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Preparing children for uncertainties [keeps or keep] them in readiness to face any challenges.

Which verb is correct?

This is a question from sentence improvement. Answer given in answer key is "Preparing children for uncertainties keeps them in readiness to face any challenges". I think the answer is wrong as the subject children is plural.

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    Look up "gerundial noun" and then reconsider your question. It is more suitable for the English Language Learners site.
    – Anton
    Aug 6 at 8:55
  • A more interesting question is whether keep is acceptable due to notional agreement. Lousy question anyway - keeps doesn't really work here with preparation and in readiness is not idiomatic here. Basically, the problem is that nobody would ever say this.
    – Phil Sweet
    Aug 6 at 9:32
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    Note that the subject here is singular gerund/noun preparing, not plural uncertainties Aug 6 at 11:04

2 Answers 2

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The subject here is "preparing". It is a gerund and treated as singular.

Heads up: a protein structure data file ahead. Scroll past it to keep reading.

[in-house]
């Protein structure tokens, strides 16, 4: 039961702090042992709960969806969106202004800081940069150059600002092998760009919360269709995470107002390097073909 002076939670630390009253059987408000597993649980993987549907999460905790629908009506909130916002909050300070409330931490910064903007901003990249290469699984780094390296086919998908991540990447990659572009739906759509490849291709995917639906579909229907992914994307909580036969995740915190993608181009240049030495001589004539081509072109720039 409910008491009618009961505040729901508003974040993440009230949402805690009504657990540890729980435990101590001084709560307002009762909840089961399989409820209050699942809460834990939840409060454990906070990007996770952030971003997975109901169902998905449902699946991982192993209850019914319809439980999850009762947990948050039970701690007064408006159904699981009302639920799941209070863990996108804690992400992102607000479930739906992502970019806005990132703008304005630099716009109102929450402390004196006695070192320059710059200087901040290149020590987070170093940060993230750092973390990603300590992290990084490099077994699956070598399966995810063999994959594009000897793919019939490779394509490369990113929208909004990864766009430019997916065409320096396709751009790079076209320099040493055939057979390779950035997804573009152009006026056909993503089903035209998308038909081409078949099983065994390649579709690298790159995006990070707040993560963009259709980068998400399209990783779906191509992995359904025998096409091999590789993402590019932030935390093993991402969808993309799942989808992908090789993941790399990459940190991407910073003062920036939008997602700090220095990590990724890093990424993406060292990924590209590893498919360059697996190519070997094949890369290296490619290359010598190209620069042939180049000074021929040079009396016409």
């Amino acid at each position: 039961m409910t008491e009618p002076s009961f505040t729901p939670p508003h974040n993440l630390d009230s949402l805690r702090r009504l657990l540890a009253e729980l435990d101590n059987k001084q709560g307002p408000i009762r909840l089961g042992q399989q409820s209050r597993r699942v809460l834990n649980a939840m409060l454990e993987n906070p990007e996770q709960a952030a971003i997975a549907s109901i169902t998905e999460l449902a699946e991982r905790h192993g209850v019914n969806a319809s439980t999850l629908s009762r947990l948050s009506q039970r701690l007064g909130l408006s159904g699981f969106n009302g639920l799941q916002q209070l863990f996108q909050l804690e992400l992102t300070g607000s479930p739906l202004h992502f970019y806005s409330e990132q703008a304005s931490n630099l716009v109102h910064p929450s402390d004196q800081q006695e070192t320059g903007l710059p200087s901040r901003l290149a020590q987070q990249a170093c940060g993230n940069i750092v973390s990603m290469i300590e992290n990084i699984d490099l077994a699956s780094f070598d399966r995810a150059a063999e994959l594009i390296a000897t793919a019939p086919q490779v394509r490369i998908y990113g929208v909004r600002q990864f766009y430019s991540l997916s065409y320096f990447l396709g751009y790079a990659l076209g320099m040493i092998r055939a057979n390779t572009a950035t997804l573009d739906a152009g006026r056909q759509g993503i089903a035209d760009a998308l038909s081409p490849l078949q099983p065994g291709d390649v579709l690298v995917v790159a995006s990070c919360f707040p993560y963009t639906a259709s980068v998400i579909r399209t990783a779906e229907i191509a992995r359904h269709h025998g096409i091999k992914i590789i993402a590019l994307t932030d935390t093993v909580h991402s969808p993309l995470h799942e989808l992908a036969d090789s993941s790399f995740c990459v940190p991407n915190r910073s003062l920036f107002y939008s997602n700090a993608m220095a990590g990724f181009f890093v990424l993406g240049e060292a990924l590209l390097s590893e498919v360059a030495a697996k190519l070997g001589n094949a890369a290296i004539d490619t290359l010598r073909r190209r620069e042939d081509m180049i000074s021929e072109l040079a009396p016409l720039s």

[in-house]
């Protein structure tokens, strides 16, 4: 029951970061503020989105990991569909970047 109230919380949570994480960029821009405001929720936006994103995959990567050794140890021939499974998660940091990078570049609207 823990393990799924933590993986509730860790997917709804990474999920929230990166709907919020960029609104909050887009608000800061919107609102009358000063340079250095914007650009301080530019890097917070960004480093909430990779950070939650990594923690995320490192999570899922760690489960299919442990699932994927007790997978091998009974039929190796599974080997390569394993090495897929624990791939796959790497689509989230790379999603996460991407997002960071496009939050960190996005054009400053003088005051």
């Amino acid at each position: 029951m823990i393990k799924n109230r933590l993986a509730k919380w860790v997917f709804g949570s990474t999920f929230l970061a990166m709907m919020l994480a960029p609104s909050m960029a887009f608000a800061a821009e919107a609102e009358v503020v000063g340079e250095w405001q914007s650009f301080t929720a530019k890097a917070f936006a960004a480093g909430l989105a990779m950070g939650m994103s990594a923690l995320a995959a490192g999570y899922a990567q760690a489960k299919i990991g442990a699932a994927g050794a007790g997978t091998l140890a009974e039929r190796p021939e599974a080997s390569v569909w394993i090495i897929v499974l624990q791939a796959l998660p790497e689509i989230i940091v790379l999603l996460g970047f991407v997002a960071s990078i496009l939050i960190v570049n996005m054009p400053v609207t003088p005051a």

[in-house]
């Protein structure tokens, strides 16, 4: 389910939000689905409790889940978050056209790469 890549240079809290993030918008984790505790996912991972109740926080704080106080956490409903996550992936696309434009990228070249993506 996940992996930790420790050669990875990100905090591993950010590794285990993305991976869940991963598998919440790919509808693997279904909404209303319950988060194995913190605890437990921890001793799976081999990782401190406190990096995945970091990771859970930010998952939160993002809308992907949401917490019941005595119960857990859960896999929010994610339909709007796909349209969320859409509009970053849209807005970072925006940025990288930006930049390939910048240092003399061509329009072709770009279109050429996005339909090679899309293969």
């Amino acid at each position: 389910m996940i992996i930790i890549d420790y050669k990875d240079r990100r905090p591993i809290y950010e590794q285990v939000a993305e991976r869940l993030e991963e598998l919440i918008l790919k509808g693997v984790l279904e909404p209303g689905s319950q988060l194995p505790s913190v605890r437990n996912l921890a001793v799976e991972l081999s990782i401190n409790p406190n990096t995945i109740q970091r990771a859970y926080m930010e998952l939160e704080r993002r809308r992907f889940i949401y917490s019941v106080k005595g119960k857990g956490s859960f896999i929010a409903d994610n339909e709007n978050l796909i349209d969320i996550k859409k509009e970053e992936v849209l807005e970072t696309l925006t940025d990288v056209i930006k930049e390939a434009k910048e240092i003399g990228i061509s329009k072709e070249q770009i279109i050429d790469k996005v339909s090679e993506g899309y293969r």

The word "children" is the object of the gerund "preparing". Compare with

Helping us is part of your job.

Note that the pronoun "us" takes the object form, indicating that it isn't the subject of the sentence.

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Preparing children for uncertainties keeps them in [a state of] readiness to face any challenge.

Or:

Preparing children for uncertainty keeps them in [a state of] readiness to face any challenge.

Or better yet:

Preparing children to face uncertainties keeps them ready to face [all] challenges.

But if you're only asking whether it's keep or keeps, keeps is correct. It is referring to the preparing, rather than the children. To be able to answer this by yourself the next time, you should ask one question: Who keeps the children? The Preparing keeps the children...

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